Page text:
Wednesday, January 02, 2019

Our Abominable Environmental Record . . .

Another year, another Observer-Dispatch article about climate change: Climate report warns of increased flooding in region.

The article's focus on "climate change" is an unfortunate distraction from the Mohawk Valley's real environmental issue: urban sprawl.

Simply put, governmental policies have encouraged our shrinking population to occupy ever more acreage in an unsustainable fashion.  This not only has resulted in increased taxes and water/sewer user fees to extend and maintain services into less densely-populated areas, but has resulted in environmental consequences -- flooding being one of them.

As the urbanized population spreads out, there are more roads, parking lots, roofs etc. covering more land, preventing the infiltration of rainwater (i.e. wasting the natural capacity of the covered areas to hold water), and increasing the amount of runoff which will to go somewhere lower quickly. If what is on the receiving end of the runoff cannot absorb or carry it away, flooding is the result. This is not due to a changing climate, but to poor design that fails to account for the lack of capacity of what is on the receiving end.

Case in point: the 7/1/17 flood event on the newly-reopened North-South Arterial south of Court St. The neighborhood has a naturally high water table anyway so flooding has been common for years on Lincoln Ave. But the Arterial never flooded until its remake added acres of concrete that would quickly shed water in a storm, and a concrete median would act like a dam. In news accounts state officials claimed that their drains were working properly -- but what good is a drain if it leads to something that is filled to capacity? There was simply no place for the water to go. Sounds like no one bothered to check to ensure sufficient capacity in what would get all the new runoff. Maybe the old bed of the Chenango Canal was not the place for an expanded Arterial. That's design error, or placement error -- not climate change!  Did the O-D ever follow up on this?  Of course not.  That might put someone on the spot.

In so far as the article's discussion of the Water Pollution Control Plant goes, the WPCP expansion became necessary not due to climate change but County violation of the Clean Water Act. Oneida County failed to properly manage its sewer system to accommodate urbanization in New Hartford and Whitestown. We would not have a "Consent Order" if there had not been a law violation. While there have been many stories on the Consent Order and the millions it is costing sewer users, did the O-D ever do a story on how the violation occurred?  Or what changes would be necessary to ensure that similar legal problems would not occur elsewhere in the future?  Of course not.  That might put someone on the spot.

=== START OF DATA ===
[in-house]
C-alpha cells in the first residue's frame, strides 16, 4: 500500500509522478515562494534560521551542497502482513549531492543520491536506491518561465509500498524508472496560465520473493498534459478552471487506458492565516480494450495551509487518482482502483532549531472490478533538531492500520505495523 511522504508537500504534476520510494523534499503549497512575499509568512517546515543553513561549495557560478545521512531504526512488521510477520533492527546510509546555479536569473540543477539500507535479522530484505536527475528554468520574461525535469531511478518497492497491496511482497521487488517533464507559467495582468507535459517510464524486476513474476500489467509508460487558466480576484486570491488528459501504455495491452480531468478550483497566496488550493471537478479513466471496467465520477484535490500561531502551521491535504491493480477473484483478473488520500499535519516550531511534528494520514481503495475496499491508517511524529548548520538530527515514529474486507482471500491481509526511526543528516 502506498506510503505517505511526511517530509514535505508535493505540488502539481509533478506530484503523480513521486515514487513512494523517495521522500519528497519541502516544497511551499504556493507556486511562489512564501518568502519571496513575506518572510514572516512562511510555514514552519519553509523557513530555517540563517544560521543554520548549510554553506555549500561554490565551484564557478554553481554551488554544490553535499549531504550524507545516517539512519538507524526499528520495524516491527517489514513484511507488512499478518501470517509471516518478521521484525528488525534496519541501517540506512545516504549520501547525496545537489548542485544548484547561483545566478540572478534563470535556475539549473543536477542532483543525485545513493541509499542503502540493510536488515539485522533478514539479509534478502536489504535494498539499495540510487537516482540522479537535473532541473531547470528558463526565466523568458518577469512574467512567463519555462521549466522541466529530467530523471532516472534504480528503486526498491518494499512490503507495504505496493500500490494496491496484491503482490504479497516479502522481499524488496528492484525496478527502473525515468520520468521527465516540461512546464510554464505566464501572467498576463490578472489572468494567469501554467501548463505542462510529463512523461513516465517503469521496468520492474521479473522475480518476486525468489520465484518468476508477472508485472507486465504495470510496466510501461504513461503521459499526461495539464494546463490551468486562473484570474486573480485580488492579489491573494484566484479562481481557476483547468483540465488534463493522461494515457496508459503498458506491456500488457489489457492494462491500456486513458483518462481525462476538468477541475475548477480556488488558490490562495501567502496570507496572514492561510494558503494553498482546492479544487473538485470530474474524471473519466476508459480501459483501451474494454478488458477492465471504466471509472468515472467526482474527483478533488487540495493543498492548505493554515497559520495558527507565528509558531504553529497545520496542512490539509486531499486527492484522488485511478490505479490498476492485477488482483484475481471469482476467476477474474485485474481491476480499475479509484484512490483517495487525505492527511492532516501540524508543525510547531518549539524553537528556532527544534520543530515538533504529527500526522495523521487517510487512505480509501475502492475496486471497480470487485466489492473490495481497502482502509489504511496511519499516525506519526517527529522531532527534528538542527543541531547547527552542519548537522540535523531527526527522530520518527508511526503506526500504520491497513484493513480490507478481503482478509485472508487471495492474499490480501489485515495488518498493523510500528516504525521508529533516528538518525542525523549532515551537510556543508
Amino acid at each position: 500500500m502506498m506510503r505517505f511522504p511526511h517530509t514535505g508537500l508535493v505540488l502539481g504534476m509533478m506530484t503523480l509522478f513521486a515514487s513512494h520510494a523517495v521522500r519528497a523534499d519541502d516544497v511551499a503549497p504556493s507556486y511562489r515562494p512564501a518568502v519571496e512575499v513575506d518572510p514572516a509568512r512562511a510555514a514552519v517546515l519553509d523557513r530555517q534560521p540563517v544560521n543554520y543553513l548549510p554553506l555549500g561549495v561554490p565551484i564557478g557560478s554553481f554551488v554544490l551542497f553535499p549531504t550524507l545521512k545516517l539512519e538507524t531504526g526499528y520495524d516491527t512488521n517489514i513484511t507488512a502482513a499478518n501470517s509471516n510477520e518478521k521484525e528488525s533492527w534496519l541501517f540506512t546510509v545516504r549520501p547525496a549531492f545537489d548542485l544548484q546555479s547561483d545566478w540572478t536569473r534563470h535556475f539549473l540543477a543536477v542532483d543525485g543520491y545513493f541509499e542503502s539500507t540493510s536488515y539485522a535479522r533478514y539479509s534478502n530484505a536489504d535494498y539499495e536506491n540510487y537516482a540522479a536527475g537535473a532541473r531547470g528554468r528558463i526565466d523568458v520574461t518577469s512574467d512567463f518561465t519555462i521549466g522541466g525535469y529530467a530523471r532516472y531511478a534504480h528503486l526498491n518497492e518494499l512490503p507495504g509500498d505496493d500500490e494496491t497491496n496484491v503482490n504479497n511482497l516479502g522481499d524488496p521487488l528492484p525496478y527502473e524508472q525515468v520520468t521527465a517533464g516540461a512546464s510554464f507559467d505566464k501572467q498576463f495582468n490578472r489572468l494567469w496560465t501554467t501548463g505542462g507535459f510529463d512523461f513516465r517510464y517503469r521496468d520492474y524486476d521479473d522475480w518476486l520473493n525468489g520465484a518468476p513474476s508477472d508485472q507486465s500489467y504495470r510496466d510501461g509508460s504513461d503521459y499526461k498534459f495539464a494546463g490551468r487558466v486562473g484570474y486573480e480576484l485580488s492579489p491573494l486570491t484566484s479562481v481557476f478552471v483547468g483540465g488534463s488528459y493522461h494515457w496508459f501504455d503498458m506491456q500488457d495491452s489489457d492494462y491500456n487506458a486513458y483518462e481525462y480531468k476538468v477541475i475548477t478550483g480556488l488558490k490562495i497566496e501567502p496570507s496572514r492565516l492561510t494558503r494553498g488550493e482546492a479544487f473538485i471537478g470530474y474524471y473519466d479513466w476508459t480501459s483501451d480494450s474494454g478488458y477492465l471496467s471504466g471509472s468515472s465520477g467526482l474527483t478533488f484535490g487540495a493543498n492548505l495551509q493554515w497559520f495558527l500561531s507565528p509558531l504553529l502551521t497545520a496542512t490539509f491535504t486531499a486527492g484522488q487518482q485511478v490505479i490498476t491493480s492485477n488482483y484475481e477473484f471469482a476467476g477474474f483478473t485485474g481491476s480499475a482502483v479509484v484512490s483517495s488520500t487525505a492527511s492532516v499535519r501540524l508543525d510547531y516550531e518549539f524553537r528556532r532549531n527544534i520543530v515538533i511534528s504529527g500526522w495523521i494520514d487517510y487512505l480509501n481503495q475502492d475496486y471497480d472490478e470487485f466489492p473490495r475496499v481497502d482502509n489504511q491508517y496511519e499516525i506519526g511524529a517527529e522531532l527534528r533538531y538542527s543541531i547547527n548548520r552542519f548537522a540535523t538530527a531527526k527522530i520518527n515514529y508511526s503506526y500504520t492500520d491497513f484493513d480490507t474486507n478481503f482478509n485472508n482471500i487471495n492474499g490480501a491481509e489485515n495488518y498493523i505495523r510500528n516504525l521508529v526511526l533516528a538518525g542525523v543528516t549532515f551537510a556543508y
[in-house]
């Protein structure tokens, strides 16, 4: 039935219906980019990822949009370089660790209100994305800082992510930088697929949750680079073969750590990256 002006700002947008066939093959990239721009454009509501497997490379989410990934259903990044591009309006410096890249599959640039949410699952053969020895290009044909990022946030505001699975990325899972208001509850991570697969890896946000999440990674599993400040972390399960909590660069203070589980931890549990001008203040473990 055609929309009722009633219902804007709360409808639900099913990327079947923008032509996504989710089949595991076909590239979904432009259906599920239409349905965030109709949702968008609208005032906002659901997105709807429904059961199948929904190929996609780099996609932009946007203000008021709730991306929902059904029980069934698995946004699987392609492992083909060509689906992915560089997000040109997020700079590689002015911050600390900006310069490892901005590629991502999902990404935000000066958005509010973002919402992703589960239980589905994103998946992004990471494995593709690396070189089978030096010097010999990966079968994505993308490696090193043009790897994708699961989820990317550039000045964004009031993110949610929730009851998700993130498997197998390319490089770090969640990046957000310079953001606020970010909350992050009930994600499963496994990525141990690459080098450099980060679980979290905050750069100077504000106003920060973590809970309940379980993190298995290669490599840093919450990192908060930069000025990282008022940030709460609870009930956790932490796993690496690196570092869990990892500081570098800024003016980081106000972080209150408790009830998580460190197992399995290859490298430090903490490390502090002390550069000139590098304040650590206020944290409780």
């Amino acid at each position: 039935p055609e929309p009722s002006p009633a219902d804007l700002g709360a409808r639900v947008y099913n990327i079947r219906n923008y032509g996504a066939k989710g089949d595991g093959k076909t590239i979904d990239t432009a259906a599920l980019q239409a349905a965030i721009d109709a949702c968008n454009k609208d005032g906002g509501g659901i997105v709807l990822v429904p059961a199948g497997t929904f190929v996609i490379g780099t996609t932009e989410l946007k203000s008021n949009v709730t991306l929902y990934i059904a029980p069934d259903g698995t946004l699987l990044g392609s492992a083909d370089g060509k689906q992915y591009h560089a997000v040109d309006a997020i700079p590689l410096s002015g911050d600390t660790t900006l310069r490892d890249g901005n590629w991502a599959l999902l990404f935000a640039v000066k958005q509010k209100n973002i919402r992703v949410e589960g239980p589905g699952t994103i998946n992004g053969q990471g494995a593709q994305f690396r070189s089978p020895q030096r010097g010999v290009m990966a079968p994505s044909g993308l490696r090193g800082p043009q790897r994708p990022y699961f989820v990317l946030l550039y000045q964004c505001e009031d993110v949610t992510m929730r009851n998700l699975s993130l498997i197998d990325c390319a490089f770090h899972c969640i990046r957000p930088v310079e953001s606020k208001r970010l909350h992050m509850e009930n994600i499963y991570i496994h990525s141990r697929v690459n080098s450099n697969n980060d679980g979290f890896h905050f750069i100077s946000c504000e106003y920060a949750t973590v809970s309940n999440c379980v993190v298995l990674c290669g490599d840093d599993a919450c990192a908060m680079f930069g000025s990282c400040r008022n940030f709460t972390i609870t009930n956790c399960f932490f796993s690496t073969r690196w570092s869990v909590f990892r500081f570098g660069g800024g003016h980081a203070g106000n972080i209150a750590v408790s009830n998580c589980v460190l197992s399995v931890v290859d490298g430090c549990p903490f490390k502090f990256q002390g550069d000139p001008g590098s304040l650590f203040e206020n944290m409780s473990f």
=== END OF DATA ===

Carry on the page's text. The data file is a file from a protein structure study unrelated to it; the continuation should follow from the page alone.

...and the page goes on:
Instead of fixating on "climate change" that is not going to be solved locally, the O-D needs to examine how our own local officials deal with environmental problems and laws. But that would expose not only official errors, but the O-D's own willingness to dispense with environmental requirements to expedite an agenda.

Here I am speaking of the Downtown Hospital and both Oneida County and Utica officials.  New York's environmental laws require that BEFORE government approves or funds a project, the government must comply with the requirements of the State Environmental Quality Review Act.  That was not done here.  Oneida County and Utica both tasked employees to attend regular meetings with MVHS to aid the planning of the Downtown Hospital -- expenditure of funds on these employees was aiding the project.  Then Oneida County funded MVEDGE to obtain property appraisals for MVHS -- funding the project before complying with SEQR.  Then there was the agreement for the parking garage . . . .

It took three years before local government got around to considering the environmental consequences of the Downtown Hospital. But by then they had already decided for it to be Downtown -- before considering environmental impacts.

Anyone with an ounce of common sense could tell you that  it is more environmentally disruptive to try to shoehorn a hospital and acres of parking into a Central Business District designed in another era, for other purposes, and used for other purposes for almost two centuries, than putting it on a campus already designed for the same kind of use.  But doing what is right environmentally would mean putting the hospital at St. Luke's --- which is not the agenda.

It's nice to show environmental concern by talking about "climate change." But let's not let "climate change" distract us from the real environmental abominations occurring right under our noses. 

1 comment:

Rodger Potocki said...

It does not take a genius or an OD editorial writer to figure out that more development can cause environmental problems if not dealt with prior to the development. We live on a hill closer to the bottom. As construction has taken place above us, our property has become significantly more wet or is it wetter. That has required us to install a dry basement system and created a permanently wet back yard even though we have a pond in the yard. Your observation is correct; dwelling on issues completely out of our local control while remaining silent on those we can control represents a major disservice to our area.